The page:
In this month’s issue of Parks & Recreation magazine, we tackle the impact of retirement and the economic forces shaping pensions and savings plans for park and recreation workers. This is an issue of great importance for anyone working in the park and recreation industry, whether they have worked in parks and recreation for just a short time or for an entire career.
The profile of the park and recreation worker’s employment benefits is changing rapidly. Thirty or 40 years ago, workers who entered the park and rec field were likely to stay there, oftentimes in the same agency for an entire career. While salaries may not have been competitive with the private sector, defined pension plans made a career in parks and recreation the gold standard. If you put in 30 years, you could expect to retire with predictable and secure benefits from a government pension.
I have often wondered, however, if the security of defined retirement plans in general stifles individual growth. If seeking professional growth opportunities means leaving an agency and/or municipality, individuals are not likely to pursue new employment if their pension benefits will be lost. The fear of losing retirement benefits also creates a risk-averse culture, where innovation isn’t encouraged because the consequences are so great. As more municipalities move away from defined benefit pension plans, and employees have less fear of changing jobs and expanding their horizons, I believe individuals will be free to seek agencies that welcome innovation and creativity, and in turn, these agencies will attract top talent.
Individual retirement accounts, such as 401(k), 403(b) and 457(b) plans, have a lot to be said for their benefits. They give the employee greater control of his or her future, and they are completely portable — if you take a new job, your retirement savings plan goes with you. You also have control of how your retirement savings are invested — you can take greater risks AND reap greater rewards.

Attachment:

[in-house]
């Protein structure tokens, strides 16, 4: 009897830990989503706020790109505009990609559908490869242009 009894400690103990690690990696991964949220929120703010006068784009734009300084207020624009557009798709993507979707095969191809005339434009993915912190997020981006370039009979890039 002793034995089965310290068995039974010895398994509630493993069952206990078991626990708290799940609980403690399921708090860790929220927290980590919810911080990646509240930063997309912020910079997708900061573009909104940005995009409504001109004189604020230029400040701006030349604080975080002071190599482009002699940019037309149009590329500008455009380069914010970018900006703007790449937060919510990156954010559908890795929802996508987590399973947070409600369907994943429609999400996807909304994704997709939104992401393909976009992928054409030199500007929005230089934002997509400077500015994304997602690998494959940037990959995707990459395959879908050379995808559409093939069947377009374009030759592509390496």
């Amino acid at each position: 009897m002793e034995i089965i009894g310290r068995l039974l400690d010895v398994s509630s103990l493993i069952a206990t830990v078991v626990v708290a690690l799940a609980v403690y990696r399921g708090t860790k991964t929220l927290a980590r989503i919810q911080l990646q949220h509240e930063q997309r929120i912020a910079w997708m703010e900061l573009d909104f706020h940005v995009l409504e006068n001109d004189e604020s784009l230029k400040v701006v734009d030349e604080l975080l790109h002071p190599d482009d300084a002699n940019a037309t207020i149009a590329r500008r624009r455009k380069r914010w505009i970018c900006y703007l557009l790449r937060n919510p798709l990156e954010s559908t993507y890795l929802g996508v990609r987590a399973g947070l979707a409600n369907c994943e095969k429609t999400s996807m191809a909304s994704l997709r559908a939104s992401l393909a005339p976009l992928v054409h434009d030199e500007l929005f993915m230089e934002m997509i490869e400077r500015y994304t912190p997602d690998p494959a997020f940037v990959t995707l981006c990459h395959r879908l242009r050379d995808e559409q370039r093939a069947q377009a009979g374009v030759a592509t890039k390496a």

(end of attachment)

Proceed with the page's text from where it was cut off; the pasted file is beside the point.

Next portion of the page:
It’s not all roses however, as early proponents and adopters of these plans are now advising individuals to save considerably more than the previously recommended 3 percent. Most experts now advise individuals to save a far greater proportion of their income for retirement — as much as 10 percent of their salary in addition to the employer’s contribution!
If defined contribution plans are going to work for us as a principal means of saving for retirement, we must be vocal in advocating for the following: salaries must rise to be commensurate with the private sector, mandatory plan contributions must be made by both the agency and the individual, reasonable caps must be placed on fund management fees and employees must be given better guidance on picking funds.
Whether you have a defined benefit plan, a defined contribution plan or a hybrid of both, your future depends on the steps you take today. Becoming knowledgeable about your options and taking control of your future savings is your greatest and most powerful retirement tool. You should expect more from the plans designed to help you save for retirement, but you must control your own destiny as well.
Barbara Tulipane, CAE, is NRPA's President and CEO